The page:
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The Gaia hypothesis suggests that homeostatic mechanisms exist which tend to prevent gross change in surface planetary conditions. The evidence of the geological records is somewhat equivocal on this point, since it shows both evidence for stability and evidence for conditions which differ significantly from those experience today. The purpose of this paper is to consider the mechanisms involving CO(2) which may be significant on various geological timescales, and to consider how these might relate to the geological evidence of past surface conditions.
There is evidence that large fluctuations in atmospheric carbon dioxide have occurred in the past. In order to predict even the broad outline of this adjustment, it is necessary to consider the behaviour of CO(2) in the atmosphere, the oceans, the sediments and in the deep lithosphere. The ultimate adjustment of the system to anthropogenic inputs of fossil fuel carbon will take many tens of thousands of years, and the time constants of this process cannot be predicted with accuracy at the present state of knowledge. However, it is possible to draw inferences from what is known, and the conclusions have relevance to discussion of the question of disposal of carbon dioxide within the natural system.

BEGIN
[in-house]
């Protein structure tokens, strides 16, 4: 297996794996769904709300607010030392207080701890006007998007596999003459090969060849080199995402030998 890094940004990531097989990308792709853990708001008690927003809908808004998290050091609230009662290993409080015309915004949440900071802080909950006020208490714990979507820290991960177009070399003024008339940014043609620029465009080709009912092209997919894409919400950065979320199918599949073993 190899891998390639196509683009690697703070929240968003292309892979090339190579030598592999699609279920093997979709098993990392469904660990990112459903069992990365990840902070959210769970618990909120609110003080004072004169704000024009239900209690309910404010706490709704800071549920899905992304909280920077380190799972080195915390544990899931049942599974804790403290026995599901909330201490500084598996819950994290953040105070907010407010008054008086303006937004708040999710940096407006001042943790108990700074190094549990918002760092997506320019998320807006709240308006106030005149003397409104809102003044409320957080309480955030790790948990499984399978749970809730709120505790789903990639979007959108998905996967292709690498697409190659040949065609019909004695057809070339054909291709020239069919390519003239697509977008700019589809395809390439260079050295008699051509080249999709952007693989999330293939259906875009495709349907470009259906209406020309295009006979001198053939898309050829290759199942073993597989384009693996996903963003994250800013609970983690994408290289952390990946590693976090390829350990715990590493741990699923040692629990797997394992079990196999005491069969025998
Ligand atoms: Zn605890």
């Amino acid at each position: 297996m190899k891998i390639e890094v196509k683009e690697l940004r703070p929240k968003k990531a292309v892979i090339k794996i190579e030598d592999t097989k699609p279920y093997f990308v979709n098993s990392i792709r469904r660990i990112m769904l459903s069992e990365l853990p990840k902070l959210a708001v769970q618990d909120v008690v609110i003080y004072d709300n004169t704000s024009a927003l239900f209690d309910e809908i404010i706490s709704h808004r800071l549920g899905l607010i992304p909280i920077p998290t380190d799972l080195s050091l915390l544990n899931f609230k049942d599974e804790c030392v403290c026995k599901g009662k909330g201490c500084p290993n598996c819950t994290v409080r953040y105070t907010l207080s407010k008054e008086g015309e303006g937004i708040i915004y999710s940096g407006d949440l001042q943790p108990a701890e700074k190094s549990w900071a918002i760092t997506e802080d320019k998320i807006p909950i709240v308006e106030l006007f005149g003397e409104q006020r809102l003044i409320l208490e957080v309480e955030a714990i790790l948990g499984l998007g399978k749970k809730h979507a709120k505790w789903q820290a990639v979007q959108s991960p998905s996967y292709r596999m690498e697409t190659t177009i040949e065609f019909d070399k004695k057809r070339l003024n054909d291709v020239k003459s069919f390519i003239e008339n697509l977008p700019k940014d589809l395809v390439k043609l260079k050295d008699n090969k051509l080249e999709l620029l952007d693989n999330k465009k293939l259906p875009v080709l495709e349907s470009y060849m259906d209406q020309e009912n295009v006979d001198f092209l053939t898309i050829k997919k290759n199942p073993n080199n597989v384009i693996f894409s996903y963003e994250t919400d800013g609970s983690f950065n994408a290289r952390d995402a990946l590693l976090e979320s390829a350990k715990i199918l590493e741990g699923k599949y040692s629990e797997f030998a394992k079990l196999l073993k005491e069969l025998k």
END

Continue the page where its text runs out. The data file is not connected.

Additional information

Authors: MURRAY C N, JRC Ispra (IT);WILSON T R S, University of Liverpool, Laboratory of Oceanography (GB)
Bibliographic Reference: Paper presented: ICCDR-3, Cambridge (US), September 9-11, 1996
Availability: Available from (1) as Paper EN 40036 ORA
Record Number: 199611054 / Last updated on: 1996-09-30
Original language: en
Available languages: en